SOLD OUT! – An Evening with Jane Ferrari of Yalumba

SOLD OUT! – An Evening with Jane Ferrari of Yalumba

NOW SOLD OUT!

 

On Friday, September 22 at 7pm, please join me, Spec’s fine wine buyer Bear Dalton, in welcoming our always-entertaining-and-ever-informative friend Jane Ferrari, traveling winemaker of Yalumba, to the Wine School at l’Alliance Française for a tasting of Yalumba’s excellent Australian wines. The net proceeds of this event will benefit ECHOS (see below).

The ever-popular Ms. Ferrari will talk about where the wines come from and how they are made as well as the history and traditions of both Yalumba and the Barossa Valley. A native of Australia’s acclaimed Barossa Valley, Jane Ferrari is a trained winemaker – a graduate of Australia’s Roseworthy College (one of the top three winemaking schools in the world) – who gets her hands dirty both in the vineyards and the wineries in Barossa but also travels the world telling the Yalumba story. She is down-to-earth and very entertaining in a way that must be experienced. Jane first visited Houston in October of 2003 and utterly charmed a group of over 60 wine fans. She has been back almost every year since and has wowed us all each time. In addition to information about wine, you may hear about Australian and American culture (or lack thereof), Baseball, Elvis, and other tangentially related topics.

We will taste:
Jansz Brut, Tasmania, NV
Jansz Rosé, Tasmania, NV
Yalumba Y-Series Riesling, 2016
Yalumba Viognier, Eden Valley, 2015
Yalumba Old Bush Vine Grenache), Barossa, 2014
Yalumba The Triangle (Shiraz – Viognier), Barossa, 2013
Yalumba Patchwork Shiraz, Barossa, 2014
Yalumba The Strapper (Grenache-Shiraz-Mourvedre), Barossa, 2014
Yalumba The Scribbler (Cabernet-Shiraz), Barossa, 2013
Yalumba The Signature, Barossa, 2013
Yalumba The Cigar Menzies, 2012
Yalumba Museum Antique Tawny NV

An Evening With Jane Ferrari will cost $30.00 (Cash or Check made out to the ECHOS only please). The class will meet at 7pm on Friday September 22, 2017. To reserve your spot for this event, please contact Susan Coburn at 713-854-7855 or coburnsusan2@gmail.com.

L’Alliance Française is the French cultural center in Houston. Located at 427 Lovett Blvd., l’Alliance is on the southeast corner of Lovett and Whitney (one block south of Westheimer and two blocks east of Montrose).

About ECHOS
Epiphany Community Health Outreach Services (ECHOS) is a non-profit organization connecting people in need with the health, social and educational resources that can improve their lives. ECHOS’ mission is to connect people in need with health, social and educational resources that can improve their lives.
ECHOS  provides on-site help to families who are unable to access affordable health care and who do not have medical insurance coverage in completing and submitting applications for healthcare and social services.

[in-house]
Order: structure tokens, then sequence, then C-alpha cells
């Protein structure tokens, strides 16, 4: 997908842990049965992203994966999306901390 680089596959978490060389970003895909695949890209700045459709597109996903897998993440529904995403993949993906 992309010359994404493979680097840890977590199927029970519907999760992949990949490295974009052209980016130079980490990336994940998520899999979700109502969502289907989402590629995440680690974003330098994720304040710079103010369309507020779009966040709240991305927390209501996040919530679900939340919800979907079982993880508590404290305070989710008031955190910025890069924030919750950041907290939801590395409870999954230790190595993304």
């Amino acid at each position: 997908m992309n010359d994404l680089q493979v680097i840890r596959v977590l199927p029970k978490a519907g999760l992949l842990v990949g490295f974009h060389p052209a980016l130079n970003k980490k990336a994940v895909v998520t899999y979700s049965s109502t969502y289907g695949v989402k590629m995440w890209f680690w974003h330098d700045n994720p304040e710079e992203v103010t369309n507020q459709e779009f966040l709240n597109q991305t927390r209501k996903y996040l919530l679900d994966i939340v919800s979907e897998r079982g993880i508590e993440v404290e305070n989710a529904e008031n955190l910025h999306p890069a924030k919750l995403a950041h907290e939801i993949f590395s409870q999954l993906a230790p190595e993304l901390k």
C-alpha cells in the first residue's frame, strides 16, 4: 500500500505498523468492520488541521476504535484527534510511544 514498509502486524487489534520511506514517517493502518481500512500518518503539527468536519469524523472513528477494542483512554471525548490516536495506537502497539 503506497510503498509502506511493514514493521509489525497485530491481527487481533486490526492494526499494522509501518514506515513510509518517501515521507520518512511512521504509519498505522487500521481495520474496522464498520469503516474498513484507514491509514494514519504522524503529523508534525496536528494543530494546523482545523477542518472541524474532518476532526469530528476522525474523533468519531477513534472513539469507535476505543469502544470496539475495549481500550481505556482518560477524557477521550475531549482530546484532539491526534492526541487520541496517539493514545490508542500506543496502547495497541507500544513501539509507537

ECHOS offers on-site health care services and screenings promoting healthier and more productive lives including Children’s Immunizations, Blood Pressure and Glucose Screenings, Vision Screenings, Well and sick child check ups, and Dental care
ECHOS also assistclients in meeting basic needs and self-sufficiency.  Assistance is free and includes: Food from the Food Pantry, Food Fairs and Mini Health Fairs, English-as-a-second-language, Computer literacy, and Domestic violence support groups on campus.
ECHOS is a non-profit 501(C)3 corporation.

When the Steak Outshines the Sizzle

There’s an old salesman’s saying that goes “Don’t sell the steak, sell the sizzle.” The idea was to sell the experience rather than the actual product. I’ve always been somewhat conflicted about that. The experience is an important and even integral part of the product but to support the experience, the product has to be good. And the bigger the experience is made out to be, the better the product has to be. My experience is that once someone starts selling sizzle, they often begin cutting corners on the steak. To me the steak is the most important thing. So here are some higher end Napa Valley reds that offer the best possible steak and (oh, by the way) the sizzle to go with it. You might think of it as great steak with elegant but exuberant (rather than flashy) sizzle – but in these cases, you are buying the steak and the sizzle comes along as part of the deal.araujoeiselevineyard

ARAUJO Eisele Vineyard Cabernet, Napa Valley, 2012 ($499.99)
100% Cabernet Sauvignon from the Eisele Vineyard aged 20 months in oak barrels (all French, all new).       Purple-red with well-formed legs; dry, medium-full-bodied with freshly balanced acidity and medium-plus phenolics. Rich, elegant, juicy. Lots of tobacco leaf and a bit of black pepper to go with dark and darker red fruit with little black fruit. hints at dark floral to go with subtle earth and oak. Pure. Lovely. Elegant. Textural and dimensional wine. BearScore: 97+.